Leaves are free compost – shred yourself some

Our Flowtron Leaf Eater, a little battle-scarred, but still working four years later

Today was perfect for leaf shredding. The sun was shining, and the leaves were dry. So that’s how I spent my afternoon. Because we love our leaves, and so do our gardens. They really, really do.

Since I wrote about my leaf shredder when I bought it back in 2009, I’ve been hauling it out every fall. Although it now sports a few duct tape battle scars, it still does the job it was hired to do.

In the meantime, I’ve perfected my raking techniques. Here’s the most important one: rake shallowly. The main drawback to using shredded leaves maple leaves is that the maple keys slip through the slots, and next spring you’re weeding a forest of maple seedlings.

Seeds and twigs make up ninety percent of the contents of the yard bags I put out for pickup in fall

Instead of raking down to the ground, I lightly rake up the leaves on the surface. Maple keys are heavier and tend to fall to the bottom. This is much easier when the leaves are dry – wet things tend to stick together. Yard bags are rarely put out at our house for municipal composting pick-up – except for twigs, rose prunings or maple keys.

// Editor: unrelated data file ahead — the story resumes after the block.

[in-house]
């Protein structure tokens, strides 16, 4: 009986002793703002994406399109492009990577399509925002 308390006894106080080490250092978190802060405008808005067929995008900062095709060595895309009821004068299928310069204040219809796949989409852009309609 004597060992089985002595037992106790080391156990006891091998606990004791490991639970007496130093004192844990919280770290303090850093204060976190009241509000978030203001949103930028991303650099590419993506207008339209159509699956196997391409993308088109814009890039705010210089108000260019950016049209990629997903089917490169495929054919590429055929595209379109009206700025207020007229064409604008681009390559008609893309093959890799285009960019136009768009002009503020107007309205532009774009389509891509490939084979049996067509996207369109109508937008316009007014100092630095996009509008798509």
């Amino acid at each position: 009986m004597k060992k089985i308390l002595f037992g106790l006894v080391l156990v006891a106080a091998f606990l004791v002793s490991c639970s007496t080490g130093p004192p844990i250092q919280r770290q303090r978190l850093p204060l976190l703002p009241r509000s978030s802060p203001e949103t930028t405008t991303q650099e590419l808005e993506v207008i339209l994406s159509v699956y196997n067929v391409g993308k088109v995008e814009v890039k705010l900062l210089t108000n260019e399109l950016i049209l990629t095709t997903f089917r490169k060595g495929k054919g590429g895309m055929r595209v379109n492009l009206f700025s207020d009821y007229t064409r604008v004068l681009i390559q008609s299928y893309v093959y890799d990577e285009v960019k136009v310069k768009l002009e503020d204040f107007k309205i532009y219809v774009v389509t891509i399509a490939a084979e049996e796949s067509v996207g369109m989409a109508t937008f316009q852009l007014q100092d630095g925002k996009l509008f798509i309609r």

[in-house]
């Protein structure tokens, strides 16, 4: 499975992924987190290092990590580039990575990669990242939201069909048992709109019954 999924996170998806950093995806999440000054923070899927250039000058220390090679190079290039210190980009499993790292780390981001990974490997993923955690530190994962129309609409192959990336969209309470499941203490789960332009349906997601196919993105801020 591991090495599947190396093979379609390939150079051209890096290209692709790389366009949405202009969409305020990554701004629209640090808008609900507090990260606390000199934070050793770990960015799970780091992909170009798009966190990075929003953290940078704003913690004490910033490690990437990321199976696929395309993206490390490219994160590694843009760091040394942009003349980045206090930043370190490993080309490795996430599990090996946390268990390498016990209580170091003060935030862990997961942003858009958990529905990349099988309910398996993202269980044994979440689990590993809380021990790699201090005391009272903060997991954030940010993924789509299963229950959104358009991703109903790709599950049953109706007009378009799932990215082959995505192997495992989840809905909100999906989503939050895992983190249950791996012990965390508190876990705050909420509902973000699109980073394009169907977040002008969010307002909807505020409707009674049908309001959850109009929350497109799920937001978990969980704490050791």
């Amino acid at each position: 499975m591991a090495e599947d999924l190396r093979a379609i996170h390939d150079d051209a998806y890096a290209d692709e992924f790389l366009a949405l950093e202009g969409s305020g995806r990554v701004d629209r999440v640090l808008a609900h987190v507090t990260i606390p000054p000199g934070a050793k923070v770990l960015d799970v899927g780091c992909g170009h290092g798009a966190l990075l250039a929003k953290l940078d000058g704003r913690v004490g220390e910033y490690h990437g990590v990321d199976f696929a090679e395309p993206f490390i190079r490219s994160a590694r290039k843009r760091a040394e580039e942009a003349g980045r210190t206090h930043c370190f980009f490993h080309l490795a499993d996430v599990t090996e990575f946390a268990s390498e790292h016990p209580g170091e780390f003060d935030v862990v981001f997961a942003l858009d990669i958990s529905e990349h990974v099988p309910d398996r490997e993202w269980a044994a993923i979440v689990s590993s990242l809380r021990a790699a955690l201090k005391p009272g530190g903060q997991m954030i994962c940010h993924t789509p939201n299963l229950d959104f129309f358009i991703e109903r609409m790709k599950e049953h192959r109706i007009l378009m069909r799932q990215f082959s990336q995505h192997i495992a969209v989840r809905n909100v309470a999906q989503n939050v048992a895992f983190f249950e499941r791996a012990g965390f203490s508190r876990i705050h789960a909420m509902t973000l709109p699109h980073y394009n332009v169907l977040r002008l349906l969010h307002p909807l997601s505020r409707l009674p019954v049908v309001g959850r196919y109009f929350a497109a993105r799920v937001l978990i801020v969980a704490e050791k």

A big bucket of coarsely shredded leaves, ready for spreading. It’s dinnertime, worms!


  1. There's black gold in that leaf pile, Helen!

    Funny to see all those yard waste bags ready for city pick up right now across our fair city, worms must be crying everywhere 😉

  2. We shred and pick up our leaves (all at the same time) with our riding lawnmower, then we bag them and cover our bed of carrots in two layers of bagged leaves for the winter. Nothing like fresh carrots from the garden in the dead of winter. In the spring we throw the mulched leaves on our gardens. Shredded/mulched leaves are the best! Thanks for reminding gardeners of this garden gold.

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